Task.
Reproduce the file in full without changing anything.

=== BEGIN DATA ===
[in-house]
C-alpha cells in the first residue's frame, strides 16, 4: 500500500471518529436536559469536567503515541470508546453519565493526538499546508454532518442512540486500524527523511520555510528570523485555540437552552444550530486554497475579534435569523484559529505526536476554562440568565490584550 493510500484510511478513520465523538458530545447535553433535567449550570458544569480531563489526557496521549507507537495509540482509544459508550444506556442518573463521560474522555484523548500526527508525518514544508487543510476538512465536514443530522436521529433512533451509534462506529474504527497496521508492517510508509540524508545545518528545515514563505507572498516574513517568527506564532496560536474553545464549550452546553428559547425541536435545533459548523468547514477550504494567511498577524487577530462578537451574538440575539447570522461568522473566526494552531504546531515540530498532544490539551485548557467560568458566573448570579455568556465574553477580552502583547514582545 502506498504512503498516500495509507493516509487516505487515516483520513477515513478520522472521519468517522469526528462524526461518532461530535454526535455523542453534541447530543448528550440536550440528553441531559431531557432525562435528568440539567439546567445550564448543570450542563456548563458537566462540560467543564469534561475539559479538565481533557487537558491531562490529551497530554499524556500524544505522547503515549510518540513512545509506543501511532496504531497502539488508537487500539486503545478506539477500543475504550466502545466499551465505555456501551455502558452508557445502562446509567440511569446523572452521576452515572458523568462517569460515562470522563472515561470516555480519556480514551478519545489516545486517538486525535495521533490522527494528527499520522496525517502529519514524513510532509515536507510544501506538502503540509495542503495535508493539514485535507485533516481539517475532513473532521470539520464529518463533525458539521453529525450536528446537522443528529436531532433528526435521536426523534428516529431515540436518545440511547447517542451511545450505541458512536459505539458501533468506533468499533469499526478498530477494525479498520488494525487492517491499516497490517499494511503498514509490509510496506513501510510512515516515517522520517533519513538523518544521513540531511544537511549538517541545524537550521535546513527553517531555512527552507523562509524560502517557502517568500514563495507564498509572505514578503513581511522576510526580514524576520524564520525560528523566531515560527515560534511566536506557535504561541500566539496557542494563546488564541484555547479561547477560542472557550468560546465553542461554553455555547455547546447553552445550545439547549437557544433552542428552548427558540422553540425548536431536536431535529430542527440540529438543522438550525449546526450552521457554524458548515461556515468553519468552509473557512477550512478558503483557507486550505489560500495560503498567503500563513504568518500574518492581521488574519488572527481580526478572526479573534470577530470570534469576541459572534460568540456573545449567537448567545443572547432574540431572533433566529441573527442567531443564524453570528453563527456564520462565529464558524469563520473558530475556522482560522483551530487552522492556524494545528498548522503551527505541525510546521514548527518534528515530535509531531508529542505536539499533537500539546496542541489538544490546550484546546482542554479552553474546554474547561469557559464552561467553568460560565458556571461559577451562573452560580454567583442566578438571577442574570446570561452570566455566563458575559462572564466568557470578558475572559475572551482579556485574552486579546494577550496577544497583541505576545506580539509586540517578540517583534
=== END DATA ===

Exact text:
[in-house]
C-alpha cells in the first residue's frame, strides 16, 4: 500500500471518529436536559469536567503515541470508546453519565493526538499546508454532518442512540486500524527523511520555510528570523485555540437552552444550530486554497475579534435569523484559529505526536476554562440568565490584550 493510500484510511478513520465523538458530545447535553433535567449550570458544569480531563489526557496521549507507537495509540482509544459508550444506556442518573463521560474522555484523548500526527508525518514544508487543510476538512465536514443530522436521529433512533451509534462506529474504527497496521508492517510508509540524508545545518528545515514563505507572498516574513517568527506564532496560536474553545464549550452546553428559547425541536435545533459548523468547514477550504494567511498577524487577530462578537451574538440575539447570522461568522473566526494552531504546531515540530498532544490539551485548557467560568458566573448570579455568556465574553477580552502583547514582545 502506498504512503498516500495509507493516509487516505487515516483520513477515513478520522472521519468517522469526528462524526461518532461530535454526535455523542453534541447530543448528550440536550440528553441531559431531557432525562435528568440539567439546567445550564448543570450542563456548563458537566462540560467543564469534561475539559479538565481533557487537558491531562490529551497530554499524556500524544505522547503515549510518540513512545509506543501511532496504531497502539488508537487500539486503545478506539477500543475504550466502545466499551465505555456501551455502558452508557445502562446509567440511569446523572452521576452515572458523568462517569460515562470522563472515561470516555480519556480514551478519545489516545486517538486525535495521533490522527494528527499520522496525517502529519514524513510532509515536507510544501506538502503540509495542503495535508493539514485535507485533516481539517475532513473532521470539520464529518463533525458539521453529525450536528446537522443528529436531532433528526435521536426523534428516529431515540436518545440511547447517542451511545450505541458512536459505539458501533468506533468499533469499526478498530477494525479498520488494525487492517491499516497490517499494511503498514509490509510496506513501510510512515516515517522520517533519513538523518544521513540531511544537511549538517541545524537550521535546513527553517531555512527552507523562509524560502517557502517568500514563495507564498509572505514578503513581511522576510526580514524576520524564520525560528523566531515560527515560534511566536506557535504561541500566539496557542494563546488564541484555547479561547477560542472557550468560546465553542461554553455555547455547546447553552445550545439547549437557544433552542428552548427558540422553540425548536431536536431535529430542527440540529438543522438550525449546526450552521457554524458548515461556515468553519468552509473557512477550512478558503483557507486550505489560500495560503498567503500563513504568518500574518492581521488574519488572527481580526478572526479573534470577530470570534469576541459572534460568540456573545449567537448567545443572547432574540431572533433566529441573527442567531443564524453570528453563527456564520462565529464558524469563520473558530475556522482560522483551530487552522492556524494545528498548522503551527505541525510546521514548527518534528515530535509531531508529542505536539499533537500539546496542541489538544490546550484546546482542554479552553474546554474547561469557559464552561467553568460560565458556571461559577451562573452560580454567583442566578438571577442574570446570561452570566455566563458575559462572564466568557470578558475572559475572551482579556485574552486579546494577550496577544497583541505576545506580539509586540517578540517583534